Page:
0

It's not Nikon, but Canon's Digital Photo Professional writes all changes in EXIF metadata directly to the raw file. DPP does not even offer the option of using external sidecar files to hold editing data. It is always included in the maker notes section of the metadata within the main file. There is no external catalogue to fall back on. There is only the data contained in the image file.

This includes "star" ratings of 1-5 stars. Other raw processing applications, such as ACR, CaptureOne, etc. can read these star ratings if the raw file is copied to another machine and later opened in those other applications.

The above would seem to indicate that writing such data directly to the file is not only possible, but practical and relatively risk free.

I've never experienced a corrupted .cr2 file that wasn't my fault for doing something such as accidentally deleting a fragmented file and overwriting part of the medium that contained the file before attempting to recover the deleted file or some other kind of ID10T error.

To be more specific, I currently have archived in triplicate upwards of 250,000 .cr2 files processed only with various versions of Canon's DPP. Not a single XMP sidecar file exists anywhere for any of those .cr2 files. I have yet to encounter a single instance of an unexplained corrupted .cr2 file out of those 750,000 plus examples.

If anyone is experiencing issues with corrupted files as a result of not using discrete XMP sidecar files to save changes to the metadata of raw image files, I would suggest the issue might be with the application one is using, or perhaps with the file system one's OS is using, and not due to the act of writing metadata changes directly to the raw file.

Canon also has a "checkmark" system, totally distinct from the "star" rating system, that is, as far as I know, only recognized by Canon's in various house software applications.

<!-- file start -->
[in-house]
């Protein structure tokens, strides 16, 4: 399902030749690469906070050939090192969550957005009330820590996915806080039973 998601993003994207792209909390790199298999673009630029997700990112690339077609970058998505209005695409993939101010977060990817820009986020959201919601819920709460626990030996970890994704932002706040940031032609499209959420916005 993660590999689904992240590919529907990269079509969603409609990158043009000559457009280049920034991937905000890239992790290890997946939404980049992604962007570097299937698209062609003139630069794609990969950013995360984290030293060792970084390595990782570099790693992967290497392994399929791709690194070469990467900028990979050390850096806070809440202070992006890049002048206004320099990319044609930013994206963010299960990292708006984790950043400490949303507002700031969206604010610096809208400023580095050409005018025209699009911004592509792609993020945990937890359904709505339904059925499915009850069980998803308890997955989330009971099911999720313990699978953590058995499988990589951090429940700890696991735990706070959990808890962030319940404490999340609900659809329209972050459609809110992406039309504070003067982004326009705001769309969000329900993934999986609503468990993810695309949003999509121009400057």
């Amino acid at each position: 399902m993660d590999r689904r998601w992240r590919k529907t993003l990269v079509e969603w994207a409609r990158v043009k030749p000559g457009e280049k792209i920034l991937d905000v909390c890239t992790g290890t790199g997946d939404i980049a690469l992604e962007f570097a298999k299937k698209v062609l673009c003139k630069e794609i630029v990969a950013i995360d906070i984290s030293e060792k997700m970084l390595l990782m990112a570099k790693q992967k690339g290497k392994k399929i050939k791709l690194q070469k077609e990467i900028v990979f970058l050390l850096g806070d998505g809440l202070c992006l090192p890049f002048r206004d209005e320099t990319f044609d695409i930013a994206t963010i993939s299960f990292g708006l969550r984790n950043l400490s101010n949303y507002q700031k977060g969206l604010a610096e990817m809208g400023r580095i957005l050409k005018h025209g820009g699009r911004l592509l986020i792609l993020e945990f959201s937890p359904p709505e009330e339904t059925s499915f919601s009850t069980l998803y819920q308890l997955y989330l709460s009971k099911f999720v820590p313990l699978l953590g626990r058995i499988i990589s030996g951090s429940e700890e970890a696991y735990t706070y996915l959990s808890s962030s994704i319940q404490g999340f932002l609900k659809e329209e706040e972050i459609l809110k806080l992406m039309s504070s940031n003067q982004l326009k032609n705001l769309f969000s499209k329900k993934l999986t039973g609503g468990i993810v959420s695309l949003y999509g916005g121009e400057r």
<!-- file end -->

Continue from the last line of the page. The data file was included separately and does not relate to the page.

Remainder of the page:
• Quite possible that writing to raw files is in practice very safe. However, the question was how to write to Nikon NEF files, and I replied to that with a disclaimer about what some consider best practice. Seems that the latter is the only part people read :/ – remco Apr 12 '18 at 4:51
  • I'm not sure what part of your answer you feel I didn't read. Could you elaborate? Also, just because some people consider something a best practice does not make it so. And honestly, it seems more like your answer is advocating that position as essentially correct, rather than presenting it as one of several positions. – Michael C Apr 12 '18 at 5:06
  • Ignored: the actual answer to the question. But ok, I toned down the bit about writing to raw. But even if the loss on writing to raw is due to operator error, you still lose that file... – remco Apr 12 '18 at 5:44
  • @remco Saying "There are tools... that in principle allow..." one to do something strongly implies that it is not actually practical. "But even if the loss on writing to raw is due to operator error, you still lose that file" That's what backups are for. – Michael C Apr 12 '18 at 20:24

Your Answer

By clicking “Post Your Answer”, you agree to our terms of service, privacy policy and cookie policy

Not the answer you're looking for? Browse other questions tagged or ask your own question.